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Protocol undermines Northern Ireland’s right to self-government

Protocol undermines Northern Ireland’s right to self-government

While there has been some appreciation of the difficulties caused by the Protocol that the EU has seen fit to impose upon Northern Ireland as part of Brexit, the extent of the difficulties has been, and continues to be, massively under-estimated. One clear example of this tendency is provided by the Sub Committee on the Protocol of the Lords European Affairs Committee. While it is encouraging that the Committee has acknowledged the existence of a democratic problem related to the Protocol that is worthy of consideration, the way in which the Committee has characterised the difficulty as a “democratic deficit” is deeply problematic.

When discussing EU-related challenges, the term “democratic deficit” has a well-established meaning that relates to a difficulty of a wholly different order to that impacting Northern Ireland as a result of the Protocol. It pertains to member states and their electorates (not jurisdictions like the UK, and therein Northern Ireland, that are not part of the EU) and arises from the fact that a large number of EU decisions are made at a supranational level in respect of which it is difficult for national parliaments to secure accountability and yet in relation to which the powers of the European Parliament are either too weak or too inaccessible to voters who instinctively seek accountability on the more immediate national rather than distant supranational basis.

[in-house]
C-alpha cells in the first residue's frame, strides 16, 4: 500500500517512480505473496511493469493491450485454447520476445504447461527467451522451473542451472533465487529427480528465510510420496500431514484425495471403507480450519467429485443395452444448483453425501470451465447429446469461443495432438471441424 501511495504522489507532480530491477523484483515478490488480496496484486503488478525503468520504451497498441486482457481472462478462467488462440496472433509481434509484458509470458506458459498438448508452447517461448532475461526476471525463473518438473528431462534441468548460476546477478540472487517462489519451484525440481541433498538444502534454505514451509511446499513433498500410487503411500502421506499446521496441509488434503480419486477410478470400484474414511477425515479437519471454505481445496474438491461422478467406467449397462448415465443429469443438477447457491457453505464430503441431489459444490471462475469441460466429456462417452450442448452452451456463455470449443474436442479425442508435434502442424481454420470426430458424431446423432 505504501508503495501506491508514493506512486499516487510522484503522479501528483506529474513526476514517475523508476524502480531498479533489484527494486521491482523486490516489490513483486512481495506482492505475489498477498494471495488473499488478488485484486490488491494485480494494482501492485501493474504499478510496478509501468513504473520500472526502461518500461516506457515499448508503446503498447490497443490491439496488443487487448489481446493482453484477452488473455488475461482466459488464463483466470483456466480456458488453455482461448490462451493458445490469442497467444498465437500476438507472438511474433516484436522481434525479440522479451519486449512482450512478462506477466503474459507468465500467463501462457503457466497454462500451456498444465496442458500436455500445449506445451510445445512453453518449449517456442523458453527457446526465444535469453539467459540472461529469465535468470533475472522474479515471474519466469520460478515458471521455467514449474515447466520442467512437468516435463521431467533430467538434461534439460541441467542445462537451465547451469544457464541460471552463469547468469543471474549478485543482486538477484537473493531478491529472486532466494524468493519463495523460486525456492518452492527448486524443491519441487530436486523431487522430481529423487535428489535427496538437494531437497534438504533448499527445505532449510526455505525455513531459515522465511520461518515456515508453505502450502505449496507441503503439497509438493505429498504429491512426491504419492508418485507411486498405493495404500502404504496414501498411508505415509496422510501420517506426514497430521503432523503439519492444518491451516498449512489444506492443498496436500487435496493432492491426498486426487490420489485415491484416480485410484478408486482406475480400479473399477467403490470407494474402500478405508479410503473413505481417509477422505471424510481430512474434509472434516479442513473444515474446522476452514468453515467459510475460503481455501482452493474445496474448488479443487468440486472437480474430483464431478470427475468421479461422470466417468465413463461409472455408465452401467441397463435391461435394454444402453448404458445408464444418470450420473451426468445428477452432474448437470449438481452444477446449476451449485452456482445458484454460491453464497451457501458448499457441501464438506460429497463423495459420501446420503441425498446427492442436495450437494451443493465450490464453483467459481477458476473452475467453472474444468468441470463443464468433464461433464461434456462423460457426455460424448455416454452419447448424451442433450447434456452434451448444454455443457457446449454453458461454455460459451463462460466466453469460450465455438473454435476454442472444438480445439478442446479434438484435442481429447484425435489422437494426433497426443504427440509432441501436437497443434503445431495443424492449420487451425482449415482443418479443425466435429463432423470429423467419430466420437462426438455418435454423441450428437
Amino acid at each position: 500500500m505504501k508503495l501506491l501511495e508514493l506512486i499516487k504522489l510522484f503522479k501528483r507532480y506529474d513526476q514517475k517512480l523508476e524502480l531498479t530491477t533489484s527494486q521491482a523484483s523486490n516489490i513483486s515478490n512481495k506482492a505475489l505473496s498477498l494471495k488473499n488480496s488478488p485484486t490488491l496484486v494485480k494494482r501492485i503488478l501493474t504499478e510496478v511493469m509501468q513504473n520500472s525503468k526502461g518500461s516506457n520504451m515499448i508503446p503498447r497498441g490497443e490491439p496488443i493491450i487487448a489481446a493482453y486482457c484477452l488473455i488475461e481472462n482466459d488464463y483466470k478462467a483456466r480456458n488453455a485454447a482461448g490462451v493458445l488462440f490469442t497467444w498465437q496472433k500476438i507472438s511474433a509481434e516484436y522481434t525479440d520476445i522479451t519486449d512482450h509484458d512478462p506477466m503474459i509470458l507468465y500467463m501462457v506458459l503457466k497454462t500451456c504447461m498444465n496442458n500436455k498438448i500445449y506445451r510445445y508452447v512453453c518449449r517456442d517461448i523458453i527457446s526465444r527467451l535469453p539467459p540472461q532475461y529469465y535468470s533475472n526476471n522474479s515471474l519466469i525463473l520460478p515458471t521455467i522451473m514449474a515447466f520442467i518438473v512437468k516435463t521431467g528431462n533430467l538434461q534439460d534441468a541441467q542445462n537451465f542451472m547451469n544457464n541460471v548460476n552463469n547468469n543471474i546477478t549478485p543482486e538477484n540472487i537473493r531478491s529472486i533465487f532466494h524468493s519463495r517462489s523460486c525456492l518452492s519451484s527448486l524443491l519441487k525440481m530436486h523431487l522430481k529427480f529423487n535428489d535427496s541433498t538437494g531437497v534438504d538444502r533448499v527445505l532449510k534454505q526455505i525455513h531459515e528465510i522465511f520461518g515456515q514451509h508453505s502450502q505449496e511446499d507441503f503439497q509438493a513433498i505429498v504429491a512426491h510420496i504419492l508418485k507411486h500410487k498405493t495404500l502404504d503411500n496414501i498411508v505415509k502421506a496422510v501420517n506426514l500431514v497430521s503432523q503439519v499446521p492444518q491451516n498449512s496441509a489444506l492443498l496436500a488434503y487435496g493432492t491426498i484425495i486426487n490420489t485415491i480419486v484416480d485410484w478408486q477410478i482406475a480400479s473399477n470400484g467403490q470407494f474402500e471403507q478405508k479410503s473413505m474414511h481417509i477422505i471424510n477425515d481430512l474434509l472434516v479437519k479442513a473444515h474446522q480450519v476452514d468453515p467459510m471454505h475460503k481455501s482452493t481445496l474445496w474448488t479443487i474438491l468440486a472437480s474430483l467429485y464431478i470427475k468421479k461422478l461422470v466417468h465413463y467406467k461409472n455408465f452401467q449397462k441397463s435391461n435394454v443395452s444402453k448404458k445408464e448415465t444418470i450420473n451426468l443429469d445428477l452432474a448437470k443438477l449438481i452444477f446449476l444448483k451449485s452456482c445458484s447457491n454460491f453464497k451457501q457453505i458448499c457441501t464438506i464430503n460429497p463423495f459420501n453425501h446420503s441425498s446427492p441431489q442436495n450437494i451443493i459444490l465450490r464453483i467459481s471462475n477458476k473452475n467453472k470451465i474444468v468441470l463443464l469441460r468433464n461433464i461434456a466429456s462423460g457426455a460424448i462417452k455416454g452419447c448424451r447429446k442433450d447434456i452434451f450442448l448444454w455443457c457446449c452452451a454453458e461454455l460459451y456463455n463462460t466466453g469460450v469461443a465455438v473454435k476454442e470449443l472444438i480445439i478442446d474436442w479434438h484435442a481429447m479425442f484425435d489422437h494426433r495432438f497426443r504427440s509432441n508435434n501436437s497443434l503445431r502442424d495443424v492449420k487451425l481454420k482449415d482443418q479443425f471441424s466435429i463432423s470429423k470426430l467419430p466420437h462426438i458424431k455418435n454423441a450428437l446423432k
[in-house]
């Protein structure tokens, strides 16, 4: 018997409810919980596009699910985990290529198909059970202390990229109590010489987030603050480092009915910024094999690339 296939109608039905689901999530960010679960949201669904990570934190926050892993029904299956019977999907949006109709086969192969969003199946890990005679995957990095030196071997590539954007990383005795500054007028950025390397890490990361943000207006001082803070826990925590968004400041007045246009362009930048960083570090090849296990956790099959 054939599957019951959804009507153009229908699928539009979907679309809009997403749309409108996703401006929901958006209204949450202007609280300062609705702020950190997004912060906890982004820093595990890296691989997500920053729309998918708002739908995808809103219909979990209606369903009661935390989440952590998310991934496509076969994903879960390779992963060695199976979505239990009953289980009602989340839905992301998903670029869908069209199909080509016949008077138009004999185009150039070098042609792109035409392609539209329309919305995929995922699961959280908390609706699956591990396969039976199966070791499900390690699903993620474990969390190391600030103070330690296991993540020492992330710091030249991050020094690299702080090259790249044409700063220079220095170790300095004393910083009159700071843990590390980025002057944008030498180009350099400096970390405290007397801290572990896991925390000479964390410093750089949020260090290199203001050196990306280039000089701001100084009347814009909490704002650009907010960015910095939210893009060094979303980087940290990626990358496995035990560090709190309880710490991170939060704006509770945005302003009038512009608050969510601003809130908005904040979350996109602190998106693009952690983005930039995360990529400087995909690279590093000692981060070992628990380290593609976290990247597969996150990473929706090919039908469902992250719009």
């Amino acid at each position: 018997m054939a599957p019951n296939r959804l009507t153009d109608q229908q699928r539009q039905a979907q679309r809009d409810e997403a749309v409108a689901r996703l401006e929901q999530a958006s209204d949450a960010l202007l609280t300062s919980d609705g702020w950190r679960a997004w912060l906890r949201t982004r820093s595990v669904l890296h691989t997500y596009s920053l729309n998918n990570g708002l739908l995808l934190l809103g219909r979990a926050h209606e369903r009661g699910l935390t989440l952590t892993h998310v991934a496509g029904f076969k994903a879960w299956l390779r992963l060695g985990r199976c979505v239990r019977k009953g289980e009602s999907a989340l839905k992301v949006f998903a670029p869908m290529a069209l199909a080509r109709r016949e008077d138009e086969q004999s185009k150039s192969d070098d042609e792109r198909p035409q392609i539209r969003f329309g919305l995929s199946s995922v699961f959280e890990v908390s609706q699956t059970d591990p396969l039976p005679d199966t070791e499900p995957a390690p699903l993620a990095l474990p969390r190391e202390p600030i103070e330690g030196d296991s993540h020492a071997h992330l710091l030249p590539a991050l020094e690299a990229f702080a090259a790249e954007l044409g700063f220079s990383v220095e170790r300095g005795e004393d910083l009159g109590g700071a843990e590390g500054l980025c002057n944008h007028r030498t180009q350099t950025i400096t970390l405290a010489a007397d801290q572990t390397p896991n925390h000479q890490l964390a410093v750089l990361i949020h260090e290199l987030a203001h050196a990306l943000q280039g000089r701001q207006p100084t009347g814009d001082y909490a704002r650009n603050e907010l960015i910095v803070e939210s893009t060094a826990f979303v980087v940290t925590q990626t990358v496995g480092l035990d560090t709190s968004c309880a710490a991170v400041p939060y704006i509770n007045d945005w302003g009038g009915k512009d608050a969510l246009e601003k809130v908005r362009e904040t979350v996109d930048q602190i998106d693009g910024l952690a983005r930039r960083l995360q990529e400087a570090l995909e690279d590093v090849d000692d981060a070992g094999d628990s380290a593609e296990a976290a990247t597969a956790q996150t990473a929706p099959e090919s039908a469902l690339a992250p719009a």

Crucially, however, whilst the democratic deficit is frustrating, it by no means leaves the peoples of the EU without democratic rights. There is a European Parliament representing the people of the EU in and through which they can and do, to some degree, seek to call European governance to account and people can, of course, seek to hold the EU to account through their national governments, which are fully represented in the EU institutions.

By contrast the nature and extent of the democratic problems resulting from the EU Protocol on Northern Ireland are of a wholly different order. Instead of presenting us with a challenge that weakens democratic accountability, creating a shortfall that needs to be made up, the Protocol completely removes representative democracy from Northern Ireland with respect to some 300 areas of law making. The two scenarios – democratic difficulties resulting from membership of the EU and democratic problems resulting from the NI Protocol – are thus like chalk and cheese. The latter requires an entirely different characterisation…

Read Full Story At: Politico.co.uk.

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